Oracle Cuts 450 Jobs in Hardware Systems Division

Oracle and other tech giants are refocusing on cloud services as hardware revenues decline

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In a sign of the times, Oracle has laid off hundreds of its employees in its hardware unit in Santa Clara, according to a report by The San Jose Mercury News.

According to the paper, Oracle will lay off about 450 employees in its Santa Clara hardware systems division, confirming rumors that had been swirling online and speculation that job losses may be afoot after hardware's poor showing in its second quarter earnings.

Companies like Oracle are focusing investments on faster growth areas of the business like cloud while cutting from divisions such as hardware that are on the decline. Earlier this month Oracle has announced plans to open three new cloud regions in the next 6 months as it has opened an Israeli tech accelerator to help boost its cloud innovation.

According to Oracle, who sent a letter to the Employment Development Department, the facility in Santa Clara will stay open but is “refocusing its Hardware Systems Business, and for that reason, has decided to lay off certain of its employees in the Hardware Systems Division.” Oracle sent the letter to the government on Wednesday as part of its legal obligation to provide notice of impending mass layoffs, the report said.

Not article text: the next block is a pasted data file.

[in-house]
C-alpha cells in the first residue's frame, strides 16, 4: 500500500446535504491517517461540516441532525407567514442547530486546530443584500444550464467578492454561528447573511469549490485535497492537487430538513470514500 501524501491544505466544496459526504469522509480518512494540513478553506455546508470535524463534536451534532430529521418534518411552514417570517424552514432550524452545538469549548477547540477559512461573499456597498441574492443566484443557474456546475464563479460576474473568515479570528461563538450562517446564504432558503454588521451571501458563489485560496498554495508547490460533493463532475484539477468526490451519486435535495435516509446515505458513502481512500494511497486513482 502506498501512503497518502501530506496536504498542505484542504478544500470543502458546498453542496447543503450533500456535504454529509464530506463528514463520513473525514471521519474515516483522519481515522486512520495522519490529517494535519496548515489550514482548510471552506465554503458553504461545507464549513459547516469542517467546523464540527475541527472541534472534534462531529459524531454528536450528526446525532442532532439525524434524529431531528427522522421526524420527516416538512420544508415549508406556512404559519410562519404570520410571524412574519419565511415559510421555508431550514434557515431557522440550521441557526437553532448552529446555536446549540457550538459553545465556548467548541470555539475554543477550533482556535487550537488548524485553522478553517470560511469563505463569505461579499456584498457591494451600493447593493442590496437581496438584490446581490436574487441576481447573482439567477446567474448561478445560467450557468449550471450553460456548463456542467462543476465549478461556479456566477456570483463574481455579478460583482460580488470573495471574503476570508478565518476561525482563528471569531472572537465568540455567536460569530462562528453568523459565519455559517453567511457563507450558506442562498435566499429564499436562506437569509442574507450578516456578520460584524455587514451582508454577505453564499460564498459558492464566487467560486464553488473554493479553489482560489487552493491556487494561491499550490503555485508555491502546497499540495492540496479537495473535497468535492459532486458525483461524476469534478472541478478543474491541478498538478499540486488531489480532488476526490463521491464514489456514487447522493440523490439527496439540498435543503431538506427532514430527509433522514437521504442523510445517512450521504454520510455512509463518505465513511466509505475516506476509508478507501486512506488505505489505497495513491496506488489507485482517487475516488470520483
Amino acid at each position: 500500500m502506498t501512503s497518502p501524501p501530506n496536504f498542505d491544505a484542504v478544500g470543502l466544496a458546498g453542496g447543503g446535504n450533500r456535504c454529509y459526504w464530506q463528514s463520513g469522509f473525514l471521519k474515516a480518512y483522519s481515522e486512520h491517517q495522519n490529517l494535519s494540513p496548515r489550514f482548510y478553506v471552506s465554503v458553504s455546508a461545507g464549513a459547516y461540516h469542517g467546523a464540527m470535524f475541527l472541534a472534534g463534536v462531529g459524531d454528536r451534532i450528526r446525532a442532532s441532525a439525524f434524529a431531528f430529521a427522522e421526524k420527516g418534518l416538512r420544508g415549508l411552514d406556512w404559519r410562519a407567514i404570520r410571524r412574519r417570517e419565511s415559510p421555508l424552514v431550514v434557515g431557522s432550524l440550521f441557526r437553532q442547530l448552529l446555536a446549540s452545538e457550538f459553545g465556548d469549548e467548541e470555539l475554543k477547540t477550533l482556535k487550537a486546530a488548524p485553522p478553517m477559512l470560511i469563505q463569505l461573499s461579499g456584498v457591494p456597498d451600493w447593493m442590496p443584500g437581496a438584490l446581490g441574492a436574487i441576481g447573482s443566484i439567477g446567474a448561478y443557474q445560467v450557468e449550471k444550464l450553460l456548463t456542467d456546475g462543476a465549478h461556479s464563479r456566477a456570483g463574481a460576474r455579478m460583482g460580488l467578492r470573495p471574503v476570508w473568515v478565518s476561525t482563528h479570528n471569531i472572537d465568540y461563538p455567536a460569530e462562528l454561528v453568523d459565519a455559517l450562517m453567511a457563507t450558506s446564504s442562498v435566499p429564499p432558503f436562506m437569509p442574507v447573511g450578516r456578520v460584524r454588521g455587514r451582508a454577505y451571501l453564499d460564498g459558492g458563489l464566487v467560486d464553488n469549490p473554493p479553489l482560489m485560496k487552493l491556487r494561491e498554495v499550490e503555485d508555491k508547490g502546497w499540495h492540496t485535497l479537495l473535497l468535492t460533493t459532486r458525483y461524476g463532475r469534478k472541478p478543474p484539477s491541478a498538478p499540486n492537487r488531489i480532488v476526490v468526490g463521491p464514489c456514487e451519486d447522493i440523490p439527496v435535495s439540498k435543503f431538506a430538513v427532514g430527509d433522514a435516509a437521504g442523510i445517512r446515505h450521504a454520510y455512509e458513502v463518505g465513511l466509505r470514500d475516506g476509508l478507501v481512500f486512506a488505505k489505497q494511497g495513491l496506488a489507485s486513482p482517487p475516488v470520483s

Hardware and software developers will account for the majority of the lost jobs, according to the report, along with a handful of managers, technicians and admin assistants. The affected employees were notified last week on Thursday.

On TheLayoff.com, a discussion board where employees can report workforce reduction, employees of Oracle estimated the layoffs a lot higher – with some reporting as many as 1,700 jobs cut, not just from Santa Clara, but from other areas in the U.S. including in Colorado and Burlington, Mass.

The reports come as Oracle has been sued by the Obama administration over claims that its compensation policies discriminate against women and black and Asian employees.

This article originally appeared here, on Talkin' Cloud.

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